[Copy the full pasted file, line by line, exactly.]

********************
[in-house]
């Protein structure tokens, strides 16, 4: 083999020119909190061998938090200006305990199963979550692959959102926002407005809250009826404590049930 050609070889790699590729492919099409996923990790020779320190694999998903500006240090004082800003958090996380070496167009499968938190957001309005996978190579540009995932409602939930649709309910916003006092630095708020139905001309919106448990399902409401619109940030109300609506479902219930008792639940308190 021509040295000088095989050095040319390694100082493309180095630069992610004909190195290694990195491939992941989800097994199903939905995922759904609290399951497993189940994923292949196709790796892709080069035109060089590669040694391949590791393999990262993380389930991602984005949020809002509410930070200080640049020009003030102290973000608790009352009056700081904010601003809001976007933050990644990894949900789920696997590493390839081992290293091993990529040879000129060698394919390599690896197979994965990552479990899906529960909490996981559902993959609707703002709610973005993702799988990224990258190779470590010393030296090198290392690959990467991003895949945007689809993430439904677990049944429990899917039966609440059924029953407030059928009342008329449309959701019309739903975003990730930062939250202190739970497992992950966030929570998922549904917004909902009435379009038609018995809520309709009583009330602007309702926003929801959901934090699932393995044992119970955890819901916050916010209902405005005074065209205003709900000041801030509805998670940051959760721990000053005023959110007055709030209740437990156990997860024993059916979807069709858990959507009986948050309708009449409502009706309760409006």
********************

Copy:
[in-house]
């Protein structure tokens, strides 16, 4: 083999020119909190061998938090200006305990199963979550692959959102926002407005809250009826404590049930 050609070889790699590729492919099409996923990790020779320190694999998903500006240090004082800003958090996380070496167009499968938190957001309005996978190579540009995932409602939930649709309910916003006092630095708020139905001309919106448990399902409401619109940030109300609506479902219930008792639940308190 021509040295000088095989050095040319390694100082493309180095630069992610004909190195290694990195491939992941989800097994199903939905995922759904609290399951497993189940994923292949196709790796892709080069035109060089590669040694391949590791393999990262993380389930991602984005949020809002509410930070200080640049020009003030102290973000608790009352009056700081904010601003809001976007933050990644990894949900789920696997590493390839081992290293091993990529040879000129060698394919390599690896197979994965990552479990899906529960909490996981559902993959609707703002709610973005993702799988990224990258190779470590010393030296090198290392690959990467991003895949945007689809993430439904677990049944429990899917039966609440059924029953407030059928009342008329449309959701019309739903975003990730930062939250202190739970497992992950966030929570998922549904917004909902009435379009038609018995809520309709009583009330602007309702926003929801959901934090699932393995044992119970955890819901916050916010209902405005005074065209205003709900000041801030509805998670940051959760721990000053005023959110007055709030209740437990156990997860024993059916979807069709858990959507009986948050309708009449409502009706309760409006």